NFL Nation: A.J. Trapasso
“Lowering it,” Jerry Jones joked Saturday after Dallas' 24-18 preseason victory over Cincinnati. “Probably too high.”
The Cowboys paid the biggest price for Jones hitting the board because Brandon Tate took the re-kick 75 yards for a touchdown. The officials needed replay to change the call on the field.
Chris Jones became the second punter to hit the board. On Aug. 21, 2009, the first game at the stadium, Tennessee’s A.J. Trapasso hit the Mitsubishi Electric sign that hung below the board. The NFL instituted a re-kick immediately, and coaches feared the coverage unit would be tired from covering the first punt.
Tate was barely touched on his return.
“We didn’t get in our lanes and didn’t make the plays when we were there,” coach Jason Garrett said.
Jones said he was told after the game of his historic -- perhaps -- punt, but he did not change how he approached the rest of his chances.
“It’s not a mindset that I have to adjust to be like, ‘OK, I’ve got to kick a liner. I’ve got to kick it lower or not as hard or any of that stuff,’” Jones said. “I just go and try and hit the same ball every time. I got every piece of that ball and it ended up hitting the scoreboard. ... I had a good ball on the next one I think I had 4.89 or 4.9 hang time, which is pretty good.”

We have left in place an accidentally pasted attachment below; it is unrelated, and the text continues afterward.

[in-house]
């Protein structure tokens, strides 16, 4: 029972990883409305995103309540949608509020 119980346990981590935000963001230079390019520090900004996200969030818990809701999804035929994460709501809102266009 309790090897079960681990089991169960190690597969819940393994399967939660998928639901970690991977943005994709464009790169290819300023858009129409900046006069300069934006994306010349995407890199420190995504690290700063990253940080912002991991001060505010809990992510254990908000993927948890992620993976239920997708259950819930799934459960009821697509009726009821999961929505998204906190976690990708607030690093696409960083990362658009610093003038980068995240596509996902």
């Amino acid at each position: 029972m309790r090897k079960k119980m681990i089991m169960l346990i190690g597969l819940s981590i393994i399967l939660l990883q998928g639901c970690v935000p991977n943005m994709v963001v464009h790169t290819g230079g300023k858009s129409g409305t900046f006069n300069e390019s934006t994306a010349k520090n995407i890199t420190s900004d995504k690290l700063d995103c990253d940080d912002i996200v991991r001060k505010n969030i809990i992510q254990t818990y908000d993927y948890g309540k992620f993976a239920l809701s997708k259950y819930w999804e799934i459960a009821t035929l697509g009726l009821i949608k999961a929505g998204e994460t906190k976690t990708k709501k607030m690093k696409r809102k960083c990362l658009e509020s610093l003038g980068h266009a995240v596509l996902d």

There have been 274 regular-season punts at AT&T Stadium without a punt hitting the digital board.
Tennessee’s A.J. Trapasso hit the board in the first football game played at the stadium on Aug. 21, 2009.
The officials did not notice the punt hit the board and needed video replay to force the Cowboys to punt again. The NFL instituted a re-kick rule after Trapasso’s punt, but it had never come into play before Saturday’s game. Trapasso’s punt hit a Mitsbushi Electric sign that was under the board. The sign was moved to the top of the board and has since been removed altogether.
On the re-kick, Cincinnati wide receiver Brandon Tate scored on a 75-yard touchdown to give the Bengals a 7-0 lead.
There was a fear among coaches that a re-kick would tire out the coverage units. Tate was hardly touched on the return with tight end James Hanna missing him in the open field before Tate ran away from Jones.
Posted by ESPN.com's Matt Mosley
The fact that a free-agent rookie punter for the Titans booted a ball off the super-sized video board at Cowboys Stadium on Friday quickly became one of the biggest stories in the league. The fact that Peter King led his Monday Morning Quarterback column with a punting story over Brett Favre's debut with the Vikings is pretty remarkable in itself.
Jones is one of the most respected owners in the league, but I'm afraid folks on the NFL's competition committee aren't going to give him the benefit of the doubt. I thought the following anecdote from Colts general manager Bill Polian was pretty telling:
"The irony is that our stadium architect (at new Lucas Oil Stadium) wanted to hang the video boards the same way in our stadium," Polian told King. "So we put a metal beam about 90 feet above the ground and had our punter at the time, Hunter Smith, punt the ball up there trying to hit it. He hit it the majority of the time. That's why we put our replay boards on the wall."